Breaking Quarantine

California Fan Palms Growing from Sulfurous Ponds

This last weekend, I spent a long weekend with my brother and sister-in-law in Palm Desert. Atypically, the weather was perfect. Dan mentioned that until I arrived, the temperature had risen to over 100° Fahrenheit (38° Celsius) for over 100 days in a row. While I was there, the high was closer to 80° (27° Celsius).

It felt good to see my brother again after 7 months of close quarters in West Los Angeles. We went swimming three days in a row, and even re-visited a couple of local sites.

These included the lovely Thousand Palms oasis and the Sunnylands park on the Annenberg Estate in Rancho Mirage.

One of the Cactus Gardens on the Annenberg Estate

Not all the facilities at both locations were open due to the coronavirus outbreak, but seeing anything beautiful these days is a rare pleasure—especially during a particularly ugly election year.

Desert Oasis

My Brother Dan at Simone Pond in the McCallum Grove

A couple of years back, I did a posting about Thousand Palms, where I took a hike with my brother Dan and Martine. On Sunday, Dan and I hiked farther, to the McCallum Grove, where there was a beautiful pond called Simone Pond. The stunning oasis is a few miles from Palm Desert, just north of Interstate-10 off Ramon Road.

All the palms at this oasis are native California Fan Palms (Washingtonia filifera), unlike the Arabian palms which are now all over Southern California—except at Thousand Palms. The palm groves here are both beautiful and eerie. There is not only a noticeable temperature drop amid these palms, but also a stillness seems to reign. And, at Simone Pond, there is a large body of water in which the trees across the water are perfectly reflected.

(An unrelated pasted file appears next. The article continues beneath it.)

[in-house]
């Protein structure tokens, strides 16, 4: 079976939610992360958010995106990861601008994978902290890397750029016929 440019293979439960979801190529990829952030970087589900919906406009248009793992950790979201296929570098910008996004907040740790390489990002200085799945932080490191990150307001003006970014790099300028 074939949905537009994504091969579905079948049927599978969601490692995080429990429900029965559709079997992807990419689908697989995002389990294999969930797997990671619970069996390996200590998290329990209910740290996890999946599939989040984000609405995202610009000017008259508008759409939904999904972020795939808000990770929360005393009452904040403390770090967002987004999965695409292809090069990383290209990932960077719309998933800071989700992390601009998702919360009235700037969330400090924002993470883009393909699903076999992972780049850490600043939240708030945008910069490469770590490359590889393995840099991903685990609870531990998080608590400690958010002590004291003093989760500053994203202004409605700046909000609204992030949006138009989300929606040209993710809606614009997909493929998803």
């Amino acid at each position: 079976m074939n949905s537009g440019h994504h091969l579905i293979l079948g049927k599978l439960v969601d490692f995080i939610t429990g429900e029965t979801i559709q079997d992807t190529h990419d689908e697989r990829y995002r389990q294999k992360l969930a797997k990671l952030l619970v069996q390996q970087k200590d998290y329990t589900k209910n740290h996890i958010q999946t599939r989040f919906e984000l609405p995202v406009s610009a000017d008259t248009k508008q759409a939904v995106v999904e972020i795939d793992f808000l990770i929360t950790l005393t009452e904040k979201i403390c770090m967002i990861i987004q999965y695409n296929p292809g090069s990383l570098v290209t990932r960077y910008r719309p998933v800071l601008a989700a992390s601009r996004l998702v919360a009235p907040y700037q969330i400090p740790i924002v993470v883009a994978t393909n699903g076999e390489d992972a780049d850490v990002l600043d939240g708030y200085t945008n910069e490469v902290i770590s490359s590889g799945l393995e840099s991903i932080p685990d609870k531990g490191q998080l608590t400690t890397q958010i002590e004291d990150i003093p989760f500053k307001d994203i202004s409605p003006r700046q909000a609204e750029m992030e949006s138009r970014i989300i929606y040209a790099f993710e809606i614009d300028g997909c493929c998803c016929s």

I would have to say that this is my favorite place in the whole Coachella Valley. (Second place goes to the Palm Springs Air Museum) at the airport.

Reflected Palms at Simone Pond

The oasis is part of the Coachella Valley Preserve and is managed by the Center for Natural Lands Management. Currently, there are no fees to visit this desert gem. It is well taken care of, as the only trash I saw was a single empty water bottle.

Thousand Palms

At the Thousand Palms Oasis

At the Thousand Palms Oasis

There are strange and beautiful corners of this country that take one by surprise. One such was the Thousand Palms Oasis, to which my brother introduced Martine and me last Friday. Not far from the usual desolation of the Coachella Valley was a large concentration of California Fan Palms, the Washingtonia filifera. Most of the palms in the California desert are Arabian imports, such as the date palms of Indio; but the California Fan Palms are native to the state.

As we walked into the oasis, the temperature dropped by several degrees; and there was a whiff of sulfur in the air from springs that bubbled up from the ground.

Natural Spring in the Oasis

Natural Spring in the Oasis

The oasis was not very large, and there was even a subsidiary oasis about a quarter of a mile farther on. But while we were in the shadow of the palms, we were transported far from the barren rocks, dirt and succulents of the desert floor. The effect was magical.